Exploring Emacs I: What Is Emacs and Why Should You Use It?

Posted 15 June 2020, last edited 26 December 2021 (archive)

People talk about getting used to a new editor, but over time, it is precisely the opposite that should happen - the editor should get used to us.

- Vivek Haldar

This series of posts will be about Emacs. I will be teaching and configuring it, starting from a blank slate and an empty configuration, all the way up to a usable and comfortable state. No prerequisite Emacs knowledge is required. The series is for beginner and intermediate Emacsers alike. If you already know Emacs well it is worth skipping a few chapters ahead.

Everything in this series will be tested on Linux and macOS although figuring it out on the saner of BSDs should also be possible. If you are using Windows I suggest running Emacs inside of a Linux virtual machine.

What is Emacs?

Emacs is often referred to as a text editor although in reality it is much more than that. At its core Emacs is an integrated and programmable computing environment for running text oriented Emacs Lisp tools. These tools range from simple text editors, IDEs, IRC clients1, email clients2, life organizers3, terminal emulators4, version control interfaces5, RSS readers6 and anything else you can think of. If you are dedicated enough you can even run a web browser inside Emacs. Emacs can also display images although that is not its main purpose.

Why Should You Use it?

In my opinion there are four main properties that make Emacs a great program. Those are its keyboard control, consistency, hackability / extensibility and interoperability.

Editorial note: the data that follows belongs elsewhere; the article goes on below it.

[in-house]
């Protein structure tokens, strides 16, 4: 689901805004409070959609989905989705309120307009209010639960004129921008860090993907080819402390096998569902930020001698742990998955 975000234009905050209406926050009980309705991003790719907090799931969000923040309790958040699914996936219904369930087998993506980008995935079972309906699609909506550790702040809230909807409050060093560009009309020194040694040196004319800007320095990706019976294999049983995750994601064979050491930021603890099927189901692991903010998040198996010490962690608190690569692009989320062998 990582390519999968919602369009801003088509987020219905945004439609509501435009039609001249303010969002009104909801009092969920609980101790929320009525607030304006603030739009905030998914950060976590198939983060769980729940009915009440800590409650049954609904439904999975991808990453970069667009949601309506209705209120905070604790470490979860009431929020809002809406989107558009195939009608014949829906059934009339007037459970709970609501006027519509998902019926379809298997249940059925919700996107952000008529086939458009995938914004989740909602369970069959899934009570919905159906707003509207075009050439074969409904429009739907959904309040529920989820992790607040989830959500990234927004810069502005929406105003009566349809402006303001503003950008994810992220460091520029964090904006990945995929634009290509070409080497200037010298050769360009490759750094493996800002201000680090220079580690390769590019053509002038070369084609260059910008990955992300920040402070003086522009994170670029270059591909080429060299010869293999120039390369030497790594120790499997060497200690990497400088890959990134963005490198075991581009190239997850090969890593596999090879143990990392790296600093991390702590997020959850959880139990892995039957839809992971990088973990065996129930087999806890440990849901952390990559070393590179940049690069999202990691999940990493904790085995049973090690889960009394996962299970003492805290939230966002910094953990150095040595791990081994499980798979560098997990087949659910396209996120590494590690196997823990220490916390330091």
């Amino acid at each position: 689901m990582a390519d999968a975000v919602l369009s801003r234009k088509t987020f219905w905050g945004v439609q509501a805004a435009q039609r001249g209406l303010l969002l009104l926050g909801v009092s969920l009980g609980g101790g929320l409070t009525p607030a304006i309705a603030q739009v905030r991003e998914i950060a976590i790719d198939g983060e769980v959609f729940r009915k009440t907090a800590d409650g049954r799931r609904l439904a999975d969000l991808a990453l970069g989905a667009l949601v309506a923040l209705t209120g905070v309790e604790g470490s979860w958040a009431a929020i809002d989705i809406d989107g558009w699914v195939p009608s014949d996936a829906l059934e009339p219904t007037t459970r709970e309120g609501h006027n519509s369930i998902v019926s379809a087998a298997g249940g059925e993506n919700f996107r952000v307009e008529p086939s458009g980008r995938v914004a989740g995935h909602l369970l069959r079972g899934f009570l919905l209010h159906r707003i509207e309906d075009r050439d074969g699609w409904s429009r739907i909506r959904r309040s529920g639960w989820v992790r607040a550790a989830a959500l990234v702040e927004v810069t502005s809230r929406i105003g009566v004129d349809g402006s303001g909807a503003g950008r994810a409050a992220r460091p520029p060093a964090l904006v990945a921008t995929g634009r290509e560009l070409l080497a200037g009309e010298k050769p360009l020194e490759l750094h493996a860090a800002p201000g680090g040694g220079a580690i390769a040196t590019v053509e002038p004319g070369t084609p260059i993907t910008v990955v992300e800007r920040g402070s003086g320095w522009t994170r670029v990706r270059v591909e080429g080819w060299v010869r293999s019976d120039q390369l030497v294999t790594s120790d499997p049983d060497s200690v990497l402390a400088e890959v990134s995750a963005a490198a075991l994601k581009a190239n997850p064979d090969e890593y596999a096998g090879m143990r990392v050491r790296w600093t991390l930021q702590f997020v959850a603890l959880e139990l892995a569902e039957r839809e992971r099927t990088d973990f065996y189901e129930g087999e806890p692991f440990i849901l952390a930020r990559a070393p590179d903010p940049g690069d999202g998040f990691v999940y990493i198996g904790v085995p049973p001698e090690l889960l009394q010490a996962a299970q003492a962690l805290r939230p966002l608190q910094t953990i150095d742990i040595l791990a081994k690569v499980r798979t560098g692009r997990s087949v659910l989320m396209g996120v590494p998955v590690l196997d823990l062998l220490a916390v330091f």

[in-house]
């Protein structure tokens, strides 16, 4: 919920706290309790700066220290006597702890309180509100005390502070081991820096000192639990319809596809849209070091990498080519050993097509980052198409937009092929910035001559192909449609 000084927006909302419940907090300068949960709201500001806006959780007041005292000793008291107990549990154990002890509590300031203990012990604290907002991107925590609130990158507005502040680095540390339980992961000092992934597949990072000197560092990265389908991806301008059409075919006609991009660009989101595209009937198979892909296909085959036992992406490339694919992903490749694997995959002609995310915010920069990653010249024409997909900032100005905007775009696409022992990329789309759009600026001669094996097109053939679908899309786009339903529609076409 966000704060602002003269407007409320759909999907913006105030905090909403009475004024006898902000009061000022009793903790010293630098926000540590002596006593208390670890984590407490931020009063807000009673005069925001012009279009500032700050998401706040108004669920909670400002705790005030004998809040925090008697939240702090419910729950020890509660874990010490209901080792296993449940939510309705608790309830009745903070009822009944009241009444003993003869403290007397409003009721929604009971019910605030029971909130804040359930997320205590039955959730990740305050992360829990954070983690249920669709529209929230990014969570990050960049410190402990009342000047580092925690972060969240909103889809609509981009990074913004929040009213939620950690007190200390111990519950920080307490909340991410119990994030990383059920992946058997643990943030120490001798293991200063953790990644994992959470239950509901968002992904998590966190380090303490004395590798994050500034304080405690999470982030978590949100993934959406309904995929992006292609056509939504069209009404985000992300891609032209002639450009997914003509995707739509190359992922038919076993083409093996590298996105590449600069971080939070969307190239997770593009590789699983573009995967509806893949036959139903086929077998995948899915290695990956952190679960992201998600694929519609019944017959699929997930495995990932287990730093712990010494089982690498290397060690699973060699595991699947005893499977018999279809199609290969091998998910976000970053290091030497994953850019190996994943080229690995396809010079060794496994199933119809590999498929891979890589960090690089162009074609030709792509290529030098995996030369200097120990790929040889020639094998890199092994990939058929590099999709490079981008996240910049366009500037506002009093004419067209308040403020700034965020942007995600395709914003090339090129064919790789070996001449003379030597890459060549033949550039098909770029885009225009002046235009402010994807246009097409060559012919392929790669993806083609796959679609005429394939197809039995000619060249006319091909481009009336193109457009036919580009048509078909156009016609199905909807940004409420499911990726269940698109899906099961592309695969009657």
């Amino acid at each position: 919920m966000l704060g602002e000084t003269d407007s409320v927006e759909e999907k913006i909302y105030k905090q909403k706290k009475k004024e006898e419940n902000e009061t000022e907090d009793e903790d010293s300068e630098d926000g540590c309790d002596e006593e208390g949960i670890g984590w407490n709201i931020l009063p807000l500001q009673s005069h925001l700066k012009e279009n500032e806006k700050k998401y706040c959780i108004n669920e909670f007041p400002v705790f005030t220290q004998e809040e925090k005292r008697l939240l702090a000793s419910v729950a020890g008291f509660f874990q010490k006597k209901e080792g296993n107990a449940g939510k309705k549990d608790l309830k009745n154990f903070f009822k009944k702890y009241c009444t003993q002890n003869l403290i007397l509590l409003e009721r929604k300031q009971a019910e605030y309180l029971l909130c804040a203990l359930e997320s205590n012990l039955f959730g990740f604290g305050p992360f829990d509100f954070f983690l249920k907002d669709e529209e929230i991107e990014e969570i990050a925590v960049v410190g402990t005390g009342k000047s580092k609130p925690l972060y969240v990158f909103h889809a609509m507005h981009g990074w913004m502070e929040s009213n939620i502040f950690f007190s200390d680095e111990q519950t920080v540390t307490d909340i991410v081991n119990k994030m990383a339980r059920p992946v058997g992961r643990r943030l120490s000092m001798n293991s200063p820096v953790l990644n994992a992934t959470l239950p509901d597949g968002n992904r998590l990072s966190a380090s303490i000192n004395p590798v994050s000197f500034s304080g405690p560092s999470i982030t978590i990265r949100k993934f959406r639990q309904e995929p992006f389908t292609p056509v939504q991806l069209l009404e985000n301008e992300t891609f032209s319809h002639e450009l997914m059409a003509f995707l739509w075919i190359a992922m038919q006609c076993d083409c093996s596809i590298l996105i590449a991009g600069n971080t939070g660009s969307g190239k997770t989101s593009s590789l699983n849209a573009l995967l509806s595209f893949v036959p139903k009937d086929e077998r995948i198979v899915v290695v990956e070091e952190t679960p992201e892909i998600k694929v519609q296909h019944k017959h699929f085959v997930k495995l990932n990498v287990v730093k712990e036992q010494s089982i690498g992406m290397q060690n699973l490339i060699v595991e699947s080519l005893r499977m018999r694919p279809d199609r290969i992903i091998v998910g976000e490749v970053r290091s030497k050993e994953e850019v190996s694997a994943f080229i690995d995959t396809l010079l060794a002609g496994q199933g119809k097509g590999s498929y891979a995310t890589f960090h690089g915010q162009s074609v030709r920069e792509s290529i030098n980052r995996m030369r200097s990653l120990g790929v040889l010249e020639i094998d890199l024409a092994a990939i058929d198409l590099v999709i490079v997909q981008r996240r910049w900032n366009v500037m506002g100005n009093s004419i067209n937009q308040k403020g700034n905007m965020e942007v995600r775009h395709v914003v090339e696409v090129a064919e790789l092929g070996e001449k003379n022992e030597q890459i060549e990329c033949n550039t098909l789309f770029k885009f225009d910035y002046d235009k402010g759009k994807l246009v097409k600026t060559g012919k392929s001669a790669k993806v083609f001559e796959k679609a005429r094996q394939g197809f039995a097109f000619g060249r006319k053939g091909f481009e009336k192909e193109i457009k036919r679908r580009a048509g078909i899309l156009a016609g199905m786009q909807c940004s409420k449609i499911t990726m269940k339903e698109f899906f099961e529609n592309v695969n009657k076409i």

In Emacs everything can be done with keyboard commands. Once these become muscle memory, they have the potential of being much more efficient than doing the same with the mouse.

In Emacs all your tools generally have a consistent user interface and keybindings. Whereas you can achieve a similar experience without Emacs, that means having to manage separate configurations for all of your programs, which quickly becomes tedious and messy. Even then the consistency you get is subpar compared to that of Emacs.

Emacs is built to be extended and hacked. In Emacs there are thousands of easily installable packages from the Elpa and Melpa repositories. Extending it yourself is also simple.

There are built in tools to lookup the definition, docstring and value for every function and variable in Emacs. Emacs hackers share a strong documentation culture therefore all interesting functions have docstrings. If you ever wonder how something in Emacs works, finding out is simple.

Lastly interoperability. Emacs tools interact seamlessly with each other. This is expressed very well in this saying.

Emacs provides functionality without applications. Rather than separate applications, functionality is all integrated into your Emacs instance. Amazingly, this works. Ever wanted to use the same snippet tool for writing C++ classes as well as emails?

In Emacs you can!


All this may sound a little abstract at the moment, but as we progress through the series it will all be demonstrated along the way.

In the next chapter we will be installing Emacs and learn about basic usage.

If you have any feedback please share it. I intend to make a YouTube series in parallel based on this so I greatly appreciate your suggestions.

Take Care



  1. Of the top of my mind I can think of ERC, circe and rcirc, but there are surely more. I use circe in my personal configuration.
  2. Rmail, Gnus and MH-E are shipped by default. There are many more in the repositories.
  3. The infamous org!
  4. Term and its variations are built in, but there is also a great package called vterm based on neovim's libvterm.
  5. Most notably Magit and vc. vc is version control system independent and shipped with Emacs whereas Magit is a third party package.
  6. I use elfeed.